Bronze Drum

Warring States Period (475-221 BC)
Yunnan Provincial Museum, Kunming

Bronze drums, like the one shown here, illustrate the cultural affinity between ancient Yunnan and Southeast Asia, where such drums are ubiquitous. Other examples can be seen in the Sichuan University Museum.

The Yunnan Provincial Museum in Kunming houses an important collection of early bronzes (Warring States through Western Han period) that were excavated from royal burials at Shizhai Shan and other locations in the vicinity of Lake Dian. This part of Yunnan, whose people and language were not originally Han Chinese, had been ruled by an independent Dian kingdom from about 500 BC; bronzes from this period through middle Western Han (about 100 BC) are unique to the region, and share many characteristics with bronze artifacts of Southeast Asia. Their decoration, with predominant themes of animal combat and hunting, was also influenced by artistic styles of the Eurasian steppe.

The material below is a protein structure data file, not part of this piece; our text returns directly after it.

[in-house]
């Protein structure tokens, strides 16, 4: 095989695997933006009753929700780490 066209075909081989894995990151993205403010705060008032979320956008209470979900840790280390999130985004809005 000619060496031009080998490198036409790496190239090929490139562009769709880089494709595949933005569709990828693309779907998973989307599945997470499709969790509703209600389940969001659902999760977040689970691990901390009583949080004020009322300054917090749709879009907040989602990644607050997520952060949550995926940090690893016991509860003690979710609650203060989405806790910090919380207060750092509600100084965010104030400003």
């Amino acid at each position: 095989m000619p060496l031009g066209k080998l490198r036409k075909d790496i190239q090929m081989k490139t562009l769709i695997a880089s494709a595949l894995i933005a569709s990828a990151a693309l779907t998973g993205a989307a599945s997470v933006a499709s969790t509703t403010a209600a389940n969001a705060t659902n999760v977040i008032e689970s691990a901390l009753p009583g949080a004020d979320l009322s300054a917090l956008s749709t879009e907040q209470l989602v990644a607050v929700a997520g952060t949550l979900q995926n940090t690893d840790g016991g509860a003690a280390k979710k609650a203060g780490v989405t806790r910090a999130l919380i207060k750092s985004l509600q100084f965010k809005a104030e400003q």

After surrendering to Han Wudi in 109 BC, the Dian kingdom was administered as a frontier commandery of the Han empire; Dian kings were retained as local rulers. From then on, the distinctive Dian regional bronzes became gradually replaced in burial contexts by Han-style bronzes, in the type of cultural assimilation that is called "Sinification" (literally, "becoming Chinese") by Chinese historians.

For additional information, see: Marilyn Shea, Chinese Bronzes (online); and Jessica Rawson, The Chinese Bronzes of Yunnan (print).